By: Ron Schmidt
The variety of tackle and bait available to a trout angler is astounding! No matter your preference, be it fly fishing, spin fishing, worming, or tenkara, there are many choices out there. I prefer spin fishing with an inline spinner. They work exceedingly well in Wisconsin Driftless streams, and I make all the spinners I use, which leaves very little room in my lure boxes for anything else.
Why do trout eat a metal, seemingly unnatural, tasteless, scentless, and dangerous object?
Many anglers believe a spinner mimics a wounded baitfish. While it is possible, I have not watched a wounded minnow twirl hypnotically and proceed in a straight line unwaveringly downstream. I have had countless instances where the inline spinner is struck by the fish “on the drop” – meaning within a half-second of striking the water surface. As far as I know, wounded minnows do not fall from the sky.
Many anglers believe a spinner mimics some insects. Bugs become food for trout from the stream bed and from outside the stream. No doubt the “on the drop” hits maybe a confused fish thinking an insect has just dived into the stream and to its death. The spinner’s metal wires and hook points are similar to insect mandibles, legs, and antenna.
Inline Spinner Trout Tips, Tricks, and Thoughts
Many anglers believe the spinner blade rotation causes a visual, shiny, thumping pulse that drives trout mad. Trout are primary sight feeders and have an excellent nearsighted and refractive vision. I have watched trout blast out of the stream and pick off insects, sometimes a foot or more above the water with supernatural precision.
Many anglers swear by color. Each serious spinner master likely has their code. Mine is gold blades when sunny and clear. Silver blades when overcast or cloudy. Not exactly sure why. I have heard at least one claim that silver blades are for brook trout and gold blades for brown trout. I have listened to at least one claim that silver blades are for winter and spring and gold blades for summer and fall. I have concluded that colors and styles of blades are made for the angler, not the trout. I have had trout hit ragged, paint-less spinners and any spinner, almost any time.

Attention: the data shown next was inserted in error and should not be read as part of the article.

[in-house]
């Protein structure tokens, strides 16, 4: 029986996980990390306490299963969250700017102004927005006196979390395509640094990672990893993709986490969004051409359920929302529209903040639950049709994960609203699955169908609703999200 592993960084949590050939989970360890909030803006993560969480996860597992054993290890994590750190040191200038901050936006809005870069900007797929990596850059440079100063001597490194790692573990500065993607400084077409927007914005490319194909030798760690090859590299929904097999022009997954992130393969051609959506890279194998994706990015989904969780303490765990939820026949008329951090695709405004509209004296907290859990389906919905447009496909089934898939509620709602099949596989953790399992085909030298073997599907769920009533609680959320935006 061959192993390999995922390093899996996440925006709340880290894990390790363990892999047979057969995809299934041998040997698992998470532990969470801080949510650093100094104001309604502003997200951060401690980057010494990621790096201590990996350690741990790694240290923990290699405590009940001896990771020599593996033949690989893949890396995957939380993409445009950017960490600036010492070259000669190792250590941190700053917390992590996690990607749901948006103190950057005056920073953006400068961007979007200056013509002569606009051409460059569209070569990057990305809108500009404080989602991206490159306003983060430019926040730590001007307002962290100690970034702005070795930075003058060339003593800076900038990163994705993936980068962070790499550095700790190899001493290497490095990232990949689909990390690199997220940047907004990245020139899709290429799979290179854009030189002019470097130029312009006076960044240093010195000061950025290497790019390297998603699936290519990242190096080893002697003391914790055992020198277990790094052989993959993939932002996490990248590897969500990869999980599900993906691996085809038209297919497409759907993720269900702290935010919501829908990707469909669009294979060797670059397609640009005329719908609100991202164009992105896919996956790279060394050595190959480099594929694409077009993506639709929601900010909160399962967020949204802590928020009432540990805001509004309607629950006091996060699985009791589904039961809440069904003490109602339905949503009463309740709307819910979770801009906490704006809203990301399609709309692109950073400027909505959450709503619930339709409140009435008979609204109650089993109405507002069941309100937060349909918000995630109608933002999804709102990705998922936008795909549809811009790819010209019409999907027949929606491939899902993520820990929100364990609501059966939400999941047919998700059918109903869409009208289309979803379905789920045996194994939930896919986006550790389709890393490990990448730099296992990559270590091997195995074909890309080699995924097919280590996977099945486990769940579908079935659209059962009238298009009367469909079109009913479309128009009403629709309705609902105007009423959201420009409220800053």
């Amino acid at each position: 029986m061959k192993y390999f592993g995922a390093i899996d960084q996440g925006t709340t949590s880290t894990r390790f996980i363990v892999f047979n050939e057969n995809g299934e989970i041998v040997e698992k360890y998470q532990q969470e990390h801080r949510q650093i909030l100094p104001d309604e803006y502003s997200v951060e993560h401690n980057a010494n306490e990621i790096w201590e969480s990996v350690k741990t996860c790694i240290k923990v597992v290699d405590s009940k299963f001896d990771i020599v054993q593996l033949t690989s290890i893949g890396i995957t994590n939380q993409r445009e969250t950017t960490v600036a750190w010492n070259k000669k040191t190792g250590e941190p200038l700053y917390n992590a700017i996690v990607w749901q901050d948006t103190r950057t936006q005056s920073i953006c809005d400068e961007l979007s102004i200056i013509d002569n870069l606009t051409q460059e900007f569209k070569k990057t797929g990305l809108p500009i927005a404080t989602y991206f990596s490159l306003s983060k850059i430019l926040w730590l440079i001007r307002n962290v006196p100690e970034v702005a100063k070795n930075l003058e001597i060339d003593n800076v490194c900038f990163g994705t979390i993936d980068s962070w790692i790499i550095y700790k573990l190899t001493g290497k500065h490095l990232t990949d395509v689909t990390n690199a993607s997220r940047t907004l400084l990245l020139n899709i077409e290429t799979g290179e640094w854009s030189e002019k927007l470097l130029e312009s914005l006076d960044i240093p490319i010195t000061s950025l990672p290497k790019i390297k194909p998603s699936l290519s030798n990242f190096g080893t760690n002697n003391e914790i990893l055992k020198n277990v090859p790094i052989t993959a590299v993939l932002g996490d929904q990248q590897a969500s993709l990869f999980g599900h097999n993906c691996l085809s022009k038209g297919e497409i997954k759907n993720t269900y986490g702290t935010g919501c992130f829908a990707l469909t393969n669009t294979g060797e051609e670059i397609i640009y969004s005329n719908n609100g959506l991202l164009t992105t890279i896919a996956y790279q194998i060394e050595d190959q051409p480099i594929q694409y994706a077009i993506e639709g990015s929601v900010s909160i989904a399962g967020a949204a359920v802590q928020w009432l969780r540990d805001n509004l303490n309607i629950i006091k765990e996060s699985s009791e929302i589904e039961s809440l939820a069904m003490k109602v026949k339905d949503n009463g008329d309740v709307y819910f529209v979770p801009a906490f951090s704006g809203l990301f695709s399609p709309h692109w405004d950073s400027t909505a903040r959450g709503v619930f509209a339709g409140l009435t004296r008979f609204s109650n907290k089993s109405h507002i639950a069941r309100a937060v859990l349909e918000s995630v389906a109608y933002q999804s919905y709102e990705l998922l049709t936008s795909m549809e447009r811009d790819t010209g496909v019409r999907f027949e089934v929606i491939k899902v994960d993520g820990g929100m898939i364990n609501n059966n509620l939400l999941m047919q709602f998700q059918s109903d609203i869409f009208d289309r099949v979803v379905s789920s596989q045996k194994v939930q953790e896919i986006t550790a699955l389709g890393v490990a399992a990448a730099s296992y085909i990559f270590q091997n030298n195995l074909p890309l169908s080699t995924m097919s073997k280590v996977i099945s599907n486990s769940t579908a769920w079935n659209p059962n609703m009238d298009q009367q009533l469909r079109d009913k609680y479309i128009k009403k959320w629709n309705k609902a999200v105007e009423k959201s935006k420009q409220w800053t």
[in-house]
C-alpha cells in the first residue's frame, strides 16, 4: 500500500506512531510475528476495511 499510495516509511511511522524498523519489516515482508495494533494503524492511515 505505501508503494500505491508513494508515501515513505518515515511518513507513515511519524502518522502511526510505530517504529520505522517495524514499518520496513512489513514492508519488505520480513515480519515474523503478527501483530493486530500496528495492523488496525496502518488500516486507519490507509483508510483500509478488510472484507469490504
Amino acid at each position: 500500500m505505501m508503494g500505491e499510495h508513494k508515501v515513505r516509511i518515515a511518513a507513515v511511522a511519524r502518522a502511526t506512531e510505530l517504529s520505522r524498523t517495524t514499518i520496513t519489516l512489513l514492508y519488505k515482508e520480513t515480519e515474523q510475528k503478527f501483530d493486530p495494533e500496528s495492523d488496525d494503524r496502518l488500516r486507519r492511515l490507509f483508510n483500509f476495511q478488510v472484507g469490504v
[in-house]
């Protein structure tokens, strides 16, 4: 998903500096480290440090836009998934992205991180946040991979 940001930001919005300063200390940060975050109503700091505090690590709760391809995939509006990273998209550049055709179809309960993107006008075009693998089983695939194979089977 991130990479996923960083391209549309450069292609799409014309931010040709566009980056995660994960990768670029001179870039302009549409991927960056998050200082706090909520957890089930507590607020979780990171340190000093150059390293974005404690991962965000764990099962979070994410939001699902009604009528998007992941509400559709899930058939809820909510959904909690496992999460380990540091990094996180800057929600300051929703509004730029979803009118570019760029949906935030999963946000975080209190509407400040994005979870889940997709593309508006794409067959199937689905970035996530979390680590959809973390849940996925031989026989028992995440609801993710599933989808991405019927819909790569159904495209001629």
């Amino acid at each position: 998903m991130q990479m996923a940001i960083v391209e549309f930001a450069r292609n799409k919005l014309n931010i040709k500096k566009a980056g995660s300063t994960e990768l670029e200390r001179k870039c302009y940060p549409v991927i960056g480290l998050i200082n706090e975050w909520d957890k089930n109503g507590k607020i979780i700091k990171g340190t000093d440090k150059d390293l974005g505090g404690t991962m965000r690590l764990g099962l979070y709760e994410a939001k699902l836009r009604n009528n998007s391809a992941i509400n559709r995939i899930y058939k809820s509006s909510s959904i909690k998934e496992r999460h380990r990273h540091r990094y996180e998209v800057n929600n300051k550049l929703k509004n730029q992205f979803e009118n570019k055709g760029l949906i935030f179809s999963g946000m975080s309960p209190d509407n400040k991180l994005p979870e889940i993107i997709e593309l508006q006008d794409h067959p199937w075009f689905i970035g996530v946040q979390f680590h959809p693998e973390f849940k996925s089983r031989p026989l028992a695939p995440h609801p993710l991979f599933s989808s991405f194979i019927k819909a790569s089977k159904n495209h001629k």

So why do they work? Do inline spinners match a hatch? Do they look like catchable prey? While the debate remains endless, I believe that the trout is simply displays an instinct closely related to the fight or flight response. When a trout becomes aware of the spinner in that split second, it’s a basic decision. Do I eat that, or will it eat me? The trout is an intelligent, beautiful animal. It usually errs on the side of eating first, flee only if necessary.
So, although I am unsure exactly why inline spinners work well in my local Wisconsin driftless streams and will likely work in the waters near you. Inline spinner fishing is easy and fun! Happy Fishing!
5 Inline Spinner Fishing Tips For Catching More Trout
- Go big! I have used ½ ounce or heavier spinners since April. Fish 3” to 30” will smash a large spinner. It may be necessary to size down in the early season (Jan-Mar) when the water is colder, and fish metabolism is lower.
- Use braided line. The touch and sensitivity of braid will allow you to feel any bite and any feature or obstruction in the stream. My favorite braid is Power Pro in 10-pound test for stream fishing.
- Use a duo-lock type single snap attached to your mainline. This will enable quick lure changes without having to tie and retie braid to individual lures.
- Check the closest three feet of line occasionally for fraying, and if present, retie.
- Do not use a ball-bearing swivel. These devices may prevent line twists with mono or fluorocarbon but are unnecessary with braid. A swivel will inhibit spinner action.
Check out my channel – Wisconsin Trout Fishing, on YouTube to get the next best thing to being there, a small stream trout fishing experience! Thanks. Ron S.
We are sorry that this post was not useful for you!
Let us improve this post!
Tell us how we can improve this post?